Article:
Date of Award
Biomechanics, Forward Fall Impacts, Shock Attenuation, Soft Tissue, Upper Extremity
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The purpose of this thesis was twofold: 1) quantify planar (2D) displacement and velocity of, and the amount of shock attenuated by, the forearm soft tissues following a forward fall impact; and 2) compare two massless skin surface marker designs with different uniformity and visual contrast (i.e., single layer, uniform (SLU) design; stacked, non-uniform (SNU) design) in terms of how well they can be tracked over varying skin pigmentation using automated motion capture software. Simulated forward fall impacts were performed by two groups of participants (skin pigmentation: light – 9F, 8M; dark – 9F, 6M) using a torso-release apparatus, in which a high speed camera (5000 f/s) captured planar motion of the right forearm. Automated motion tracking software (ProAnalyst®) was used to quantify displacement, velocity, and shock attenuation capacity of the forearm soft tissue from manually digitized markers. Overall, the greatest mean peak soft tissue displacement (1.47 cm) and velocity (112.8 cm/s) occurred in the distal direction in proximal regions of the forearm where more soft tissue is distributed. Soft tissue displacement and velocity exhibited similar trends, increasing from distal to proximal regions of the forearm, while impact shock accelerations were not attenuated in the forearm, but instead increased by 76%. Apart from proximal rebound distance, soft tissue kinematics between females and males did not significantly differ (p > 0.05). Conversely, the effects of specific tissue masses (i.e., bone mineral content, fat mass, lean mass, and wobbling mass) on tissue kinematics varied between the sexes. Significant differences were found between marker designs for displacement, rebound distance, and velocity (p ≤ 0.05), wherein the SLU design consistently produced higher values than the SNU design.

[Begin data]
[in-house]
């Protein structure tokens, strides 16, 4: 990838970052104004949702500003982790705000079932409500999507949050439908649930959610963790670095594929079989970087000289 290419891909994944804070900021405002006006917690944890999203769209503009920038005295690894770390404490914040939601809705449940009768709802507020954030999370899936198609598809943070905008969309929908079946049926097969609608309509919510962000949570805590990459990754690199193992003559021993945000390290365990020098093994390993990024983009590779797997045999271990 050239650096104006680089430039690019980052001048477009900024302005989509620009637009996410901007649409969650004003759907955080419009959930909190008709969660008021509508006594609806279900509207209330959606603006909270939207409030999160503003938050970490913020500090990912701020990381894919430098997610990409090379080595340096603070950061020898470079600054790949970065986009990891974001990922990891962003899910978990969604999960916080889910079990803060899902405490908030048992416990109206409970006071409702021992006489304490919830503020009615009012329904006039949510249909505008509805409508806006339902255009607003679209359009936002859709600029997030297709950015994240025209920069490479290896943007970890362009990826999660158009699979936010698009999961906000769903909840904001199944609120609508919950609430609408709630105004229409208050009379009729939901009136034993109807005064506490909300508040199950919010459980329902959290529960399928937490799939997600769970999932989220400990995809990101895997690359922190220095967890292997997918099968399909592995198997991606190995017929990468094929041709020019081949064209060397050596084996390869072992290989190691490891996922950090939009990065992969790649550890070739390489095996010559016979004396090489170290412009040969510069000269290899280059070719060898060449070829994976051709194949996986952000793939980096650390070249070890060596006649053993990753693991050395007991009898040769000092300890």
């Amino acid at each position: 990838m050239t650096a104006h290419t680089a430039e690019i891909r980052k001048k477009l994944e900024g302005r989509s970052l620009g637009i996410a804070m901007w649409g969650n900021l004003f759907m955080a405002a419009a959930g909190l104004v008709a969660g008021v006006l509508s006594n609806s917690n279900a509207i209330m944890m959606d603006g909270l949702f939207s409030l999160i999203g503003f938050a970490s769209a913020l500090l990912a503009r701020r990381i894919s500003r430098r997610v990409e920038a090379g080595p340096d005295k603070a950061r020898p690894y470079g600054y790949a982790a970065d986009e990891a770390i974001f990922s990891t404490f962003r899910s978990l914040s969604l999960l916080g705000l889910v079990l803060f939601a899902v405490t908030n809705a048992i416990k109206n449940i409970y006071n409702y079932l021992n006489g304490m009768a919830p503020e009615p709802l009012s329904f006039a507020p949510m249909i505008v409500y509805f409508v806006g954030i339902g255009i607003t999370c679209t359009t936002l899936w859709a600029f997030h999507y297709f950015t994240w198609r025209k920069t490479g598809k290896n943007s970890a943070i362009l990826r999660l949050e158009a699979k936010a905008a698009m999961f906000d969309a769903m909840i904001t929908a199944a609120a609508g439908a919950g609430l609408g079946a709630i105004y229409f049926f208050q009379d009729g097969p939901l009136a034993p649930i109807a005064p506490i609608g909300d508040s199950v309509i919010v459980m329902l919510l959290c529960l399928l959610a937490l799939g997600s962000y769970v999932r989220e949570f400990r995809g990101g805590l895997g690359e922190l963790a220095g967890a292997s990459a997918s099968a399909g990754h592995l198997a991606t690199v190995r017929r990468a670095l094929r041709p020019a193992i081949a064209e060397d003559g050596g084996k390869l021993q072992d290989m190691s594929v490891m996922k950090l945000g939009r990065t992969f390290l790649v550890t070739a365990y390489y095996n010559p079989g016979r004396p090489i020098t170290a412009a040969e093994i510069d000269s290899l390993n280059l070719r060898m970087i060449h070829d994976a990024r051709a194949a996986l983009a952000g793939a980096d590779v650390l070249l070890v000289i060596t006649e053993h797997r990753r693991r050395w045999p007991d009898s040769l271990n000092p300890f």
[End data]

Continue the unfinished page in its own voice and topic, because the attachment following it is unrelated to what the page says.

Gyemi, Danielle Linda, "Quantifying Forearm Soft Tissue Motion and Shock Attenuation following Hand Impacts Consistent with Forward Falls using Massless Skin Surface Markers" (2017). Electronic Theses and Dissertations. 6599.